The Marine Corps is making a new push for experimentation and rapid acquisition funding in its 2018 budget request, with the recently completed Advanced Naval Technology Exercise (ANTX) under the Ship to Shore Maneuver Exploration and Experimentation (S2ME2) effort serving as an example of how the Marines would hope to spend this flexible funding line.
Lt. Gen. Robert Walsh, deputy commandant of the Marine Corps for combat development and integration, said at a hearing this week that the service needs to move past the “old way of thinking” about acquiring gear and move towards something more efficient: a pot of money dedicated to buying new technologies a couple at a time, trying them out, learning from it, and then either buying more to field or using the results of that testing to move onto the next experiment.
Walsh noted that science and technology offices, like the Office of Naval Research, have similar pots of money, where the specific details of a project aren’t outlined two years in advance during the budget-writing process; but when the Marines tried in this current budget year to get a similar funding line for the Rapid Capabilities Office in the research and development side of its RDT&E budget, lawmakers cut the funding due to concerns about congressional oversight.
The Marines are trying again for 2018, with Walsh saying during a June 6 Senate Armed Services seapower subcommittee hearing that “we put some money in this year, we put about $10 million to do this, and what I’m hoping to do is that we can have the right conversation with the appropriators that they see what we’re doing, we can explain to them the different project areas that we’re working, and that money can stay in the budget. I think we can do a lot more of this … [but] I think there’s some hesitancy to allow us to have funds that may not have discrete money tied to existing programs like we have in the past. I think that’s the old way of thinking, and I think we may have to do that on the large [traditional acquisition] programs, but some of the things we’re talking about, we’re talking about spending $10, $15 million a year for new things much faster in our acquisition process.”
Using the recent Ship-to-Shore ANTX as an example, Walsh described to reporters after the hearing that, after a 10-day experiment at Camp Pendleton that demonstrated about 50 technologies, the service identified three technologies almost immediately that they wanted to buy a few more of to use in future fleet exercises, such as this fall’s Bold Alligator 2017 amphibious exercise.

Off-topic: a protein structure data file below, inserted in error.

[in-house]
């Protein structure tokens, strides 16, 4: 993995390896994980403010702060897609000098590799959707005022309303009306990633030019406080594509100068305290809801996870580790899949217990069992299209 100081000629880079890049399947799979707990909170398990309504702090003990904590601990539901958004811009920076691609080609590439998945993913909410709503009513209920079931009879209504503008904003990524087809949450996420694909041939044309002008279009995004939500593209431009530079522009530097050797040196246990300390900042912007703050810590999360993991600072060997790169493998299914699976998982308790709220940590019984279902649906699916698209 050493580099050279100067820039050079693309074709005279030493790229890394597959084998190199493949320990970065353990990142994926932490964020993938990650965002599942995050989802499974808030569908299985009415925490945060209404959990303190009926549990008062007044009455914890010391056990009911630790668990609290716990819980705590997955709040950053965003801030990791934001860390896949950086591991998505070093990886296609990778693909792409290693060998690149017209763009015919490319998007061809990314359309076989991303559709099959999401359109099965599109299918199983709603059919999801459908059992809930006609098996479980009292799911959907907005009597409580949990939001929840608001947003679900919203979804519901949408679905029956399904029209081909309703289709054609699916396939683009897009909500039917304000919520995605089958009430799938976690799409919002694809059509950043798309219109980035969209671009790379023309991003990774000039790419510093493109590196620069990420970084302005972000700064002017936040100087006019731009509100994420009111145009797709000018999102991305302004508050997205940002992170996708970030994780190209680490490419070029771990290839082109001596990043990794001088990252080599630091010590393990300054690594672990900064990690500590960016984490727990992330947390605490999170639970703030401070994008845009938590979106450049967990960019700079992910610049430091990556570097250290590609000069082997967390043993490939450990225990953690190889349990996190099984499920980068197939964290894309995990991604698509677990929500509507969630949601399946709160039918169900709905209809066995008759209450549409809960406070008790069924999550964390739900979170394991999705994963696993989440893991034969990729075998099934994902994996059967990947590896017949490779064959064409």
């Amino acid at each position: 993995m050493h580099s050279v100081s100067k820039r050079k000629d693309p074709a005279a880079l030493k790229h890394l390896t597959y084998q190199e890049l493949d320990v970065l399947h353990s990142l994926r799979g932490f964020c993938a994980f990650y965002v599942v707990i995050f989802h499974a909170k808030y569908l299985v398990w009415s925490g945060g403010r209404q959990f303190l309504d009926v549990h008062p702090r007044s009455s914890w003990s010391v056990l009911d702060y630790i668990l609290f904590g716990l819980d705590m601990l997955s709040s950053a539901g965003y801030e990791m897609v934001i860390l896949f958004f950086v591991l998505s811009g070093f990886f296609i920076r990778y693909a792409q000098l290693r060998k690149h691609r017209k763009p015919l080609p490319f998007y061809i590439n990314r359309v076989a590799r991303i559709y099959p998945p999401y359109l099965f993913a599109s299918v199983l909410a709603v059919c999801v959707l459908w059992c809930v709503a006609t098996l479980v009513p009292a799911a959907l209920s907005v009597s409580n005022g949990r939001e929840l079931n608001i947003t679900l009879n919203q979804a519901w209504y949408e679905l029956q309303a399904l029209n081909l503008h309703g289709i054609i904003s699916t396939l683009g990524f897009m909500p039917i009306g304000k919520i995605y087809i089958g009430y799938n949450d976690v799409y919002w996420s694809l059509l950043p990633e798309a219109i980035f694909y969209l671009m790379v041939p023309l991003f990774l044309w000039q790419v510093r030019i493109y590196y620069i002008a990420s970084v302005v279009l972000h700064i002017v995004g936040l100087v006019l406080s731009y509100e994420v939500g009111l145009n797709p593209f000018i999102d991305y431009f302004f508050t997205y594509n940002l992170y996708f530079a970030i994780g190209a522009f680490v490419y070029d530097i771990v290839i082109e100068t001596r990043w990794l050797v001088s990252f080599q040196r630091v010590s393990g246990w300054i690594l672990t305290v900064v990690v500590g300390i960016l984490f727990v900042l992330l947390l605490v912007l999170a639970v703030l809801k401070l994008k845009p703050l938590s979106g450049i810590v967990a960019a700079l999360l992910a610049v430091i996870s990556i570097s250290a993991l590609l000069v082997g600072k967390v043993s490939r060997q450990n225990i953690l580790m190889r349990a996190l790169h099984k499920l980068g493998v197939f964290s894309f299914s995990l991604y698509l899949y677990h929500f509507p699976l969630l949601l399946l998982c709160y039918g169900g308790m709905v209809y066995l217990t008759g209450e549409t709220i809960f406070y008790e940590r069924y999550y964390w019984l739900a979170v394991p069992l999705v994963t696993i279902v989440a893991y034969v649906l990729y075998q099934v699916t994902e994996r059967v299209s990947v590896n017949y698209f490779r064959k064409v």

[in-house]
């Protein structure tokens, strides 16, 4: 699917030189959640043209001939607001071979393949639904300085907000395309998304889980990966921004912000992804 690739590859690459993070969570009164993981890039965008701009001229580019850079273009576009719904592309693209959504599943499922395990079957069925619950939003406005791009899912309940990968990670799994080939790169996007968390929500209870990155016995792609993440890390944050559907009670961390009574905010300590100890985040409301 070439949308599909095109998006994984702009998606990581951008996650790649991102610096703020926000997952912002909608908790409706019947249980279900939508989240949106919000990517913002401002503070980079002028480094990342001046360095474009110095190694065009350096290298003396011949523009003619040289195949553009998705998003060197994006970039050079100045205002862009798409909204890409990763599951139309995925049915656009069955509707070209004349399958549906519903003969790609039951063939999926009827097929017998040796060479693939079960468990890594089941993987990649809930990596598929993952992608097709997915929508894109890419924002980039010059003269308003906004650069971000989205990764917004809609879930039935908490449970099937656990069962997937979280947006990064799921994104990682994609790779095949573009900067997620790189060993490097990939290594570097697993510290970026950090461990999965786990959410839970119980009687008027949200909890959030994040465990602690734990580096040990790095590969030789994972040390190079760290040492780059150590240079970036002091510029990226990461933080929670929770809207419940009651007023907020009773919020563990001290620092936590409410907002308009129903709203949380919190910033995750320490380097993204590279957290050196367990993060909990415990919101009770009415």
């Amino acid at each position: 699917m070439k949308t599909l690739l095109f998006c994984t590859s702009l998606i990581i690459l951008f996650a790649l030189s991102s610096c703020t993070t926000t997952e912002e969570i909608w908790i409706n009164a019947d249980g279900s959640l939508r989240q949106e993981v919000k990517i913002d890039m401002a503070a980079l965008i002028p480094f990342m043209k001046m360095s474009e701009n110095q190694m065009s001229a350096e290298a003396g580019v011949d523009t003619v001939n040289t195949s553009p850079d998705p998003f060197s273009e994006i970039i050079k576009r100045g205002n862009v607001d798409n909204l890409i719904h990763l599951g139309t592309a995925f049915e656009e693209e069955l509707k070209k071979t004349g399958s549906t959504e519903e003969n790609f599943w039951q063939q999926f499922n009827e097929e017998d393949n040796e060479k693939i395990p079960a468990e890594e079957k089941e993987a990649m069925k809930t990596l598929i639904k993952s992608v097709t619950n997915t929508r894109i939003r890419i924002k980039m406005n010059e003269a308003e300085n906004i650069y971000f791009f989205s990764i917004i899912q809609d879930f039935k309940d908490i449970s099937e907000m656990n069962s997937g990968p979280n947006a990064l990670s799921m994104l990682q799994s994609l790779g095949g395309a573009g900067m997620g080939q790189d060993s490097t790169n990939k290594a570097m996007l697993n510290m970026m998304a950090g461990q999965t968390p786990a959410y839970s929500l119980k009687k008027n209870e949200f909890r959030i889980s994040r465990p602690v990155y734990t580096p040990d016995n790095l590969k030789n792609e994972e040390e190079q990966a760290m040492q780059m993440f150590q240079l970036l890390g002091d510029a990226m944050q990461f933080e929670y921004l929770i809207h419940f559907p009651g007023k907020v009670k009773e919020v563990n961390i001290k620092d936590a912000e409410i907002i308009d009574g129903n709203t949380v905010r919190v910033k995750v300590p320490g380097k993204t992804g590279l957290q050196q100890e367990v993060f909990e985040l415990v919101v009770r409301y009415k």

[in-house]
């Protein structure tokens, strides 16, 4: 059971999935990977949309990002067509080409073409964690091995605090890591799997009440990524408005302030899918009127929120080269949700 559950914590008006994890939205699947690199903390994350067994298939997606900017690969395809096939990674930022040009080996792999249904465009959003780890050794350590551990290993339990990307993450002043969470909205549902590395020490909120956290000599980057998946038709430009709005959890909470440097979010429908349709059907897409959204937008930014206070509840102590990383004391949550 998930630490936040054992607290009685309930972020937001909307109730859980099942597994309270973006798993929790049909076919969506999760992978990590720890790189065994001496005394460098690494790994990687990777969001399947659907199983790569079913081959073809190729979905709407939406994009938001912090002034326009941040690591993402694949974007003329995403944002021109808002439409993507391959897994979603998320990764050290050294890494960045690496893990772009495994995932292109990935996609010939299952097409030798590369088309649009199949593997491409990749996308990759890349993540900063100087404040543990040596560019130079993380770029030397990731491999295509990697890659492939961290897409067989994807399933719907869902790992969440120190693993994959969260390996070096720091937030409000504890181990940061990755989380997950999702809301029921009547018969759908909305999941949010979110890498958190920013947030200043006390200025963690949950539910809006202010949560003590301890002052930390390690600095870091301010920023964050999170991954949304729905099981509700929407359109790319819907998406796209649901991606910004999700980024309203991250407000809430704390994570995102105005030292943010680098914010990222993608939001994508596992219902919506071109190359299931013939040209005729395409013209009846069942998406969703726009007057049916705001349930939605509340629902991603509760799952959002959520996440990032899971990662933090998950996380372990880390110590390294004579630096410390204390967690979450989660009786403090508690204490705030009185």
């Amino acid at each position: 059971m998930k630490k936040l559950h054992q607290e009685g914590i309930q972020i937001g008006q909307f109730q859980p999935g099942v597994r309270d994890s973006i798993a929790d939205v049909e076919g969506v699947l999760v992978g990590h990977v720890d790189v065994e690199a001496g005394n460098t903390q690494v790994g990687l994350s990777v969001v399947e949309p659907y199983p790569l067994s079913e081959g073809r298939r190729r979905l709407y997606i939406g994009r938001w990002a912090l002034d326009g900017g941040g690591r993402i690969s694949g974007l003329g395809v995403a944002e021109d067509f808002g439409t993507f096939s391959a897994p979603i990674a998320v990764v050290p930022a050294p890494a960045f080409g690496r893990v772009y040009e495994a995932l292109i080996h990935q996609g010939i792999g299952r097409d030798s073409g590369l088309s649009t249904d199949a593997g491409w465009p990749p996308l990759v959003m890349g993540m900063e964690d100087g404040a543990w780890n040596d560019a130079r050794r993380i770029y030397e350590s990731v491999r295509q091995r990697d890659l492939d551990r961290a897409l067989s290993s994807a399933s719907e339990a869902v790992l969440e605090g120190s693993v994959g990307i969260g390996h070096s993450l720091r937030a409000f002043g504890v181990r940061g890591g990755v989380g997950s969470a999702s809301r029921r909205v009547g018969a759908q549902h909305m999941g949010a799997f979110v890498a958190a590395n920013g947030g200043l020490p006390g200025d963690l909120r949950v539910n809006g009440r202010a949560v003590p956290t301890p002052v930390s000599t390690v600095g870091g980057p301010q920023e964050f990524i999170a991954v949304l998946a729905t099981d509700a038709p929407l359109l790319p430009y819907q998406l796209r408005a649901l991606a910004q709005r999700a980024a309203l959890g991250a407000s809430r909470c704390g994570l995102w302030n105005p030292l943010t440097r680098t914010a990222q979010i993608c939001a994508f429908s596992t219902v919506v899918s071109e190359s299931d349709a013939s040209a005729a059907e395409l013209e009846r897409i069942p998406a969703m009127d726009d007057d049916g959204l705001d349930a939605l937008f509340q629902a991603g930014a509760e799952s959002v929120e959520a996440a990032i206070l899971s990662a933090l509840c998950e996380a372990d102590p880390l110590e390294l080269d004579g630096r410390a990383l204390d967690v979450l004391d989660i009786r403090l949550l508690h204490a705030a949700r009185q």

The Marine Corps Warfighting Lab and other offices involved are still in the user evaluation phase, giving feedback to all participating technology providers while considering which additional items might be worth purchasing for future testing.
Walsh said buying small quantities of some technologies for upcoming exercises should be easy – aside from perhaps asking the companies to go back and marinize or militarize some systems for use in amphibious operations, the development is complete and the systems relatively mature – but funding is the key roadblock. To buy a system for use in the upcoming Bold Alligator exercise means finding research and development dollars from other programs and diverting it mid-fiscal year.
“Where I get the money is, I’m squeezing the money from existing programs, so [amphibious combat vehicle]’s R&D money is coming into this, when the lawyers say we can. What I want to do is program money into it” at the start of the fiscal year, Walsh said.
Speaking after the hearing, Walsh sounded optimistic that some arrangement could be made between the Marine Corps and lawmakers to give both spending flexibility and congressional oversight.
“Let’s say ship-to-shore maneuver, and we said we know we’re deficient in a robotic capability that could be on the surface that could go ashore with a signals intelligence capability that could sense where the enemy may be,” he said of a possible experimentation topic.
“If we said, hey that’s the kind of thing we want – we don’t know who makes it, what the equipment is, but we want money into that. We’re going to put money into that. And then they could say, come up and brief us. … Now if all the sudden we go, hey, guess what, we want to buy a [unmanned aerial vehicle] instead, we’d need to come up and tell them we want to change.”